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A good approximation I have found for $p_{n}$ is

\begin{align} \int_{2}^{n}\log (x \log (x \log (x)))\ dx\\ \end{align}

and seems to be a better estimate than $n \log (n)$.

The error term seems to agree with the asymptotic expansion of Cipolla:

$$p_n=n\log n+n\log\log n-n+n\frac{\log\log n}{\log n}+O(n(\log\log n/\log n)^2)$$

(from this MO thread) where the $O$ term is replaced for a constant (in this case, $-e$).

Perhaps more interestingly, it seems that applying successive $\log$ terms to the integral

\begin{align} &\int_{2}^{n}\log (x)\ dx&\tag{1}\\ &\int_{2}^{n}\log (x \log (x))\ dx &\tag{2}\\ &\int_{2}^{n}\log (x \log (x \log (x)))\ dx &\tag{3}\\ &\int_{2}^{n}\log (x \log (x \dots \log (x)))\ dx &\tag{4}\\ \end{align}

seems to move very slowly towards a better asymptotic. Is this the case?

Added

Numerical results at @RghtHndSd's request:

Firstly comparing $\color{blue}{n \log (n)},\ \color{green}{\int_{2}^{n}\log (x \log (x \log (x)))\ dx}$ and $\color{red}{p_{n}}$ at successive powers of $10$

enter image description here

with

p[x_] := Round@(x Log[x])
p3[x_] := Round@NIntegrate[Log[n Log[n Log[n]]], {n, 2, x}]
Grid[tab2 = Table[{Style[p[n], FontColor -> Blue],
Style[p3[n], FontColor -> Darker@Green],
Style[Prime[n], FontColor -> Red]}, {n, Table[10^j, {j, 1, 12}]}],
ItemSize -> All, Alignment -> Left]

and then comparing successive $\log$ terms

enter image description here

with

p1[x_] := Round@NIntegrate[Log[n], {n, 2, x}]
p2[x_] := Round@NIntegrate[Log[n Log[n]], {n, 2, x}]
p3[x_] := Round@NIntegrate[Log[n Log[n Log[n]]], {n, 2, x}]
p4[x_] := Round@Re@NIntegrate[Log[n Log[n Log[n Log[n]]]], {n, 2, x}]
p5[x_] := Round@Re@NIntegrate[Log[n Log[n Log[n Log[n Log[n]]]]], {n, 2, x}]
Grid[tab2 = Table[{p1[n], p2[n], p3[n], p4[n], p5[n]}, 
{n, Table[10^j, {j, 1, 12}]}], ItemSize -> All, Alignment -> Left]

which, although p5[n] exceeds $p_{n}$ at $10^{12}$, the successive log terms added to the integral clearly approach a limit near to the asymptote of $p_{n}$. This is not as good, I think, as $\operatorname{li}^{-1}(n)$, but this is difficult to compute for large $n$.

Improved results

It may be that

\begin{align} &\int_{2}^{n}\log (x \log (x \log (x)/e))\ dx\\ \end{align}

is better.

enter image description here

\begin{align} && \text{left hand column}&\quad\left|1-n \dfrac{\log(n)}{p_{n}}\right|&\\ \\ && \text{middle column}&\quad\left|1-\dfrac{\int_{2}^{n}\log (x \log (x \log (x)))\ dx}{p_{n}}\right|&\\ \\ && \text{right hand column}&\quad\left|1-\dfrac{\int_{2}^{n}\log (x \log (x \log (x)/e))\ dx+\frac{9}{2}\sqrt{n}}{p_{n}}\right|&\\ \end{align}

running from $10^{1}$ to $10^{12}$.

Minor improvements

As daniel says, it is likely there are a lot of trailing terms. The best I have been able to manage so far is

\begin{align} &\int_{2}^{n}\log (x \log (x \log (x)/e))\ dx+4 \sqrt{x}+\frac{x}{23 \log ^2(x)}+\frac{x}{23 \log (x)}+\frac{\sqrt{x}}{23 \log (x)}\\ \end{align}

but it is only really accurate up to $10^{11}$

enter image description here

enter image description here

which can be seen to tail off just after $10^{11}$.

pbs[x_] :=  Re@NIntegrate[Log[n Log[n Log[E^E, n]]], {n, 2, x}] 
+ 4 Sqrt[x] + Sqrt[x]/(23 Log[x]) + x/(23 Log[x]) + x/(23 Log[x]^2)

GraphicsGrid[{
Table[ListLinePlot[Transpose@Table[{(pbs[n] - Prime[n])
/(30 Sqrt[n]/Log[n])}, {n, 2, 10^k, 10^(k - 1)/2}]], {k, 2, 4}],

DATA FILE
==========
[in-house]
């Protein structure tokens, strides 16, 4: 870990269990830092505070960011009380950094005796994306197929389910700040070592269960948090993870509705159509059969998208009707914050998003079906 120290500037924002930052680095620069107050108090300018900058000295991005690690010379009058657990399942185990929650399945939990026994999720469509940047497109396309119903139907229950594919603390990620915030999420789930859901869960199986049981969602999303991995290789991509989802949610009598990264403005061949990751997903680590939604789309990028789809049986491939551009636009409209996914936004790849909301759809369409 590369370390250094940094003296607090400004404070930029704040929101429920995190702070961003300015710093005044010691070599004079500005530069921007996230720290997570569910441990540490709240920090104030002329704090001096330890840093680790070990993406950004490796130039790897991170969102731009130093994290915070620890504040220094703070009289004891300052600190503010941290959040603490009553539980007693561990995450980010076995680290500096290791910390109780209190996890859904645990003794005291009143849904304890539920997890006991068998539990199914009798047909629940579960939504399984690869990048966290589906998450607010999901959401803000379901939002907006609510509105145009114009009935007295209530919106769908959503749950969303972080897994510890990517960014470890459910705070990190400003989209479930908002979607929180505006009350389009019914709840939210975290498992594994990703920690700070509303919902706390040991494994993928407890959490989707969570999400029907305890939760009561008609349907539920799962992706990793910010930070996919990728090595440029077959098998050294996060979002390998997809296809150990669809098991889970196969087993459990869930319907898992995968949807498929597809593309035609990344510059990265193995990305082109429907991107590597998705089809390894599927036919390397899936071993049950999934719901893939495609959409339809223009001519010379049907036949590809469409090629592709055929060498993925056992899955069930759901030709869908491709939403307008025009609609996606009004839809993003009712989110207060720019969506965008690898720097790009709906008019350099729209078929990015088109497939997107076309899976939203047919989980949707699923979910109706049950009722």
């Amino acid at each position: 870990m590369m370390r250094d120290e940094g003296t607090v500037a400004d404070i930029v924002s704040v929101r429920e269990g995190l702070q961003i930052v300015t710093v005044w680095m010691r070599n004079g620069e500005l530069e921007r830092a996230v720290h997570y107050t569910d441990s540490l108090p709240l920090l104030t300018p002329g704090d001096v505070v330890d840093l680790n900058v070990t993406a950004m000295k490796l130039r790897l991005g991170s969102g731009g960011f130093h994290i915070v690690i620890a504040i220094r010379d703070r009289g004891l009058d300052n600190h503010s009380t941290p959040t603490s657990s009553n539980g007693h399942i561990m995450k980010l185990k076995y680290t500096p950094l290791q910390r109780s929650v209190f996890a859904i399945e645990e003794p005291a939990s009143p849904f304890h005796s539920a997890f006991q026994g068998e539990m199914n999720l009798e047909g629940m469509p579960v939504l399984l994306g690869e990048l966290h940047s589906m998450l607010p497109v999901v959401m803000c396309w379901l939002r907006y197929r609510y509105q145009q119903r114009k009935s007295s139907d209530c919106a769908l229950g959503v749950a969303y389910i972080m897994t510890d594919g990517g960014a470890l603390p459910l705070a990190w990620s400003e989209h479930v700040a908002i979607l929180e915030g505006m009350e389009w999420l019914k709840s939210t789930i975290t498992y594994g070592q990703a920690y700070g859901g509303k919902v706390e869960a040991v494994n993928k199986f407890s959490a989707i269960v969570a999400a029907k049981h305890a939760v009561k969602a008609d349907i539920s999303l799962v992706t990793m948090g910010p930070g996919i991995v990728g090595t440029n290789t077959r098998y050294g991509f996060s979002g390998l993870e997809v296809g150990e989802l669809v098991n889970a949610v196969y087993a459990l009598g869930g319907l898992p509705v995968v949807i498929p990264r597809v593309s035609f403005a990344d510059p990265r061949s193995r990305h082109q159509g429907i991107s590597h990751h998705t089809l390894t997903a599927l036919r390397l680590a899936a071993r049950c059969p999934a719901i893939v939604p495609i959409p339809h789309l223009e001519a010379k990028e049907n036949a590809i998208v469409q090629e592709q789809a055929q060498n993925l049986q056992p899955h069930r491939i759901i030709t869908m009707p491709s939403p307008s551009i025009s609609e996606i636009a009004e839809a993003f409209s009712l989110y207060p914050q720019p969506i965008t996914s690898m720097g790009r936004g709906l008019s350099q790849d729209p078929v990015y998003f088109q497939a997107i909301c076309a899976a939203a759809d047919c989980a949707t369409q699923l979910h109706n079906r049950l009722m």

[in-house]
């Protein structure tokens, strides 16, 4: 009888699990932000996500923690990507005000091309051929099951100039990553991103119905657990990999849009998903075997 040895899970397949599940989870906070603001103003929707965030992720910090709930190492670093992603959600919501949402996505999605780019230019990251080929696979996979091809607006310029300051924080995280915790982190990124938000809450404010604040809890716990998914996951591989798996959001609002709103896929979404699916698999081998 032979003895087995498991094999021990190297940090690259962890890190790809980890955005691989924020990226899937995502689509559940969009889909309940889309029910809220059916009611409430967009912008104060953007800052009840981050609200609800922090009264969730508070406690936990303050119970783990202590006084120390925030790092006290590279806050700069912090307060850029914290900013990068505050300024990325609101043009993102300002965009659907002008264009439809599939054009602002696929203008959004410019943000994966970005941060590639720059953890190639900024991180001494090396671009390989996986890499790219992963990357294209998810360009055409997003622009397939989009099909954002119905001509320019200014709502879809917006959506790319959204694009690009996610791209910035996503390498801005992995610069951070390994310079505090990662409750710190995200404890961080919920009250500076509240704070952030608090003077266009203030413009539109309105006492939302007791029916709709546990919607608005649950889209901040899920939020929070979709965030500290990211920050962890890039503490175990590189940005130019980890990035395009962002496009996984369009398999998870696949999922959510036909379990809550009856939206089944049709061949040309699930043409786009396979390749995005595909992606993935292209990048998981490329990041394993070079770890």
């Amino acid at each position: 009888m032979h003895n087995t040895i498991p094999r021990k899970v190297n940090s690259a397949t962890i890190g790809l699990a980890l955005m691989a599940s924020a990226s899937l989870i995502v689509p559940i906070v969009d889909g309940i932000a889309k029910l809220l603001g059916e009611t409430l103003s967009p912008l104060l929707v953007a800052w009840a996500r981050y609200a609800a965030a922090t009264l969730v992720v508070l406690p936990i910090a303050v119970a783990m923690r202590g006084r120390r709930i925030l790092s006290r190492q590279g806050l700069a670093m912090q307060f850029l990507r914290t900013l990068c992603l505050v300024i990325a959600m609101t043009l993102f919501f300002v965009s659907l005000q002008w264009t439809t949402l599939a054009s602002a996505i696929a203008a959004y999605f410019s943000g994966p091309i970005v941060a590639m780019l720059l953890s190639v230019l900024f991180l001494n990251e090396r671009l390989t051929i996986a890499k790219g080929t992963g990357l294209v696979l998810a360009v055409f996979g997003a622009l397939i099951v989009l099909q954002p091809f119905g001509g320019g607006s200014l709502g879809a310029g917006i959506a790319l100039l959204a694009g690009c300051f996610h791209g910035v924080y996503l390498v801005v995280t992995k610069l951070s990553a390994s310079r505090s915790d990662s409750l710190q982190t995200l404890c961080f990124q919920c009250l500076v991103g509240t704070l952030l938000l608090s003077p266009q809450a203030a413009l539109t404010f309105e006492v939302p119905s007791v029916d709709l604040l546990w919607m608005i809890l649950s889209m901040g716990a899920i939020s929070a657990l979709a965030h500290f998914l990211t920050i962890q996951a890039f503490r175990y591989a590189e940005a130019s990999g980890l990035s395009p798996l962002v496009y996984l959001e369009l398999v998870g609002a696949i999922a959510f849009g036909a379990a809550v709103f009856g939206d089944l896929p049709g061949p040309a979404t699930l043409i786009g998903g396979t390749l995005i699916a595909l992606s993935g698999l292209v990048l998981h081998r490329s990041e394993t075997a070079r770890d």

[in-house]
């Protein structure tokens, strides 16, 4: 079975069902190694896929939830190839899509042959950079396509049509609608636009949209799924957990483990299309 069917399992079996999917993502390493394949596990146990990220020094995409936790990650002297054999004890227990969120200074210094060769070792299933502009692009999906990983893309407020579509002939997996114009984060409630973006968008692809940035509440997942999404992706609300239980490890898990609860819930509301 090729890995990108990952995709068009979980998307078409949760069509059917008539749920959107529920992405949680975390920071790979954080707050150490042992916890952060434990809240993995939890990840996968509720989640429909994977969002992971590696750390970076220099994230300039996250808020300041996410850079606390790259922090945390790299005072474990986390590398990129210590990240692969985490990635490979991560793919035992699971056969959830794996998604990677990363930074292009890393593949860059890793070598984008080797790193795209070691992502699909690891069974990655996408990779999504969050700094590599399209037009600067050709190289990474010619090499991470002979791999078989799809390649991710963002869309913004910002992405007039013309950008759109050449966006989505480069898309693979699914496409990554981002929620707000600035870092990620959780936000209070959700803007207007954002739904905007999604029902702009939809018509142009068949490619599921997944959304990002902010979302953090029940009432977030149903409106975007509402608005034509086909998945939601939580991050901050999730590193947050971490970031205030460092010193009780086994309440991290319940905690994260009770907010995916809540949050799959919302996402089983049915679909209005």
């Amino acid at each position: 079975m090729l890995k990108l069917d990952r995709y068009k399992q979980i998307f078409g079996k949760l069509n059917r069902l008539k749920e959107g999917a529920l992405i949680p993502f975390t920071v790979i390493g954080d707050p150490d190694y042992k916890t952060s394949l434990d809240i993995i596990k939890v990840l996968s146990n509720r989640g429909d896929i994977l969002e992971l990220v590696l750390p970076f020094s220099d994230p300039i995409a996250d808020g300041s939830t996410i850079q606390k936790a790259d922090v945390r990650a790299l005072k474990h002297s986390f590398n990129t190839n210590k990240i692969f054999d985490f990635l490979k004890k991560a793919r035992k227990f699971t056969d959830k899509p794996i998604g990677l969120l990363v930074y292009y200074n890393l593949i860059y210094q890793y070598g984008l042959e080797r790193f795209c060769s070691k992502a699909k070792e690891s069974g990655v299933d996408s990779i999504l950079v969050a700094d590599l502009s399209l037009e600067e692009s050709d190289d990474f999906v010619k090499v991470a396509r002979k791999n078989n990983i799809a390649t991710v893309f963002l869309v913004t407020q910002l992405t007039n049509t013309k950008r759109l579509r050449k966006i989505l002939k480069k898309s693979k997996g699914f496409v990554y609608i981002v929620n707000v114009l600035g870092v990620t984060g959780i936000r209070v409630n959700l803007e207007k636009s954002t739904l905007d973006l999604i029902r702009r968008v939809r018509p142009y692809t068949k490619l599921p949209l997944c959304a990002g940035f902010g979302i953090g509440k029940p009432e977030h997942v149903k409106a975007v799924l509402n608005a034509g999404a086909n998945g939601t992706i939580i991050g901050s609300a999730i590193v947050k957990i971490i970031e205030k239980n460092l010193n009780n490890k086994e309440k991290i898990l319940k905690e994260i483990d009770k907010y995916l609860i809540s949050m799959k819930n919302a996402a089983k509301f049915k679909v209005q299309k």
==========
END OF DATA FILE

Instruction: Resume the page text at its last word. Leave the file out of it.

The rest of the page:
Table[ListLinePlot[Transpose@Table[{(pbs[n] - Prime[n])
/(30 Sqrt[n]/Log[n])}, {n, 2, 10^k, 10^(k - 1)/2}]], {k, 5, 7}],    
Table[ListLinePlot[Transpose@Table[{(pbs[n] - Prime[n])
/(30 Sqrt[n]/Log[n])}, {n, 2, 10^k, 10^(k - 1)/2}]], {k, 8, 10}],    
Table[ListLinePlot[Transpose@Table[{(pbs[n] - Prime[n])
/(30 Sqrt[n]/Log[n])}, {n, 2, 10^k, 10^(k - 1)/2}]], {k, 11, 12}]}, ImageSize -> 1000]]
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    $\begingroup$ I see no reason to think that each additional log in your integrals improves the accuracy of the estimate - unless the estimates are all underestimates, say, and slightly increasing the function gets closer just for size reasons (without approaching the true size), having nothing to do with the suitability of the complicated integrals to the task. $\endgroup$ – Greg Martin Nov 25 '14 at 5:35
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    $\begingroup$ Iterating the logs indefinitely, I believe, gives $$ \log(x \log(x \ldots)) = -W_{-1}(-1/x)$$ where $W_{-1}$ is one of the branches of the Lambert W function. $\endgroup$ – user14972 Nov 30 '14 at 8:52
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    $\begingroup$ @martin: Wolframalpha. Alternatively, if $y$ is the iterated log, then $y = \log(xy)$ and $-1/x = -y e^{-y}$ $\endgroup$ – user14972 Dec 2 '14 at 19:52
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    $\begingroup$ @martin: WA does give the answer, just in a different form: see wolframalpha.com/input/… $\endgroup$ – user14972 Dec 3 '14 at 4:22
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    $\begingroup$ I suppose I should point out that I found WA much less satisfactory than usual in this derivation. $\endgroup$ – user14972 Dec 3 '14 at 4:46
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adding more log terms will only increase the value of the integral.as it is the value of your integral exceeds the value of the nth prime. what is more the error seems to be getting greater as pn gets larger. I strongly suspect that further numerical results will be in favour of PNT, even an asymptotic relation I think, will not hold. However under certain lower and upper bounds the estimate may be better than PNT.

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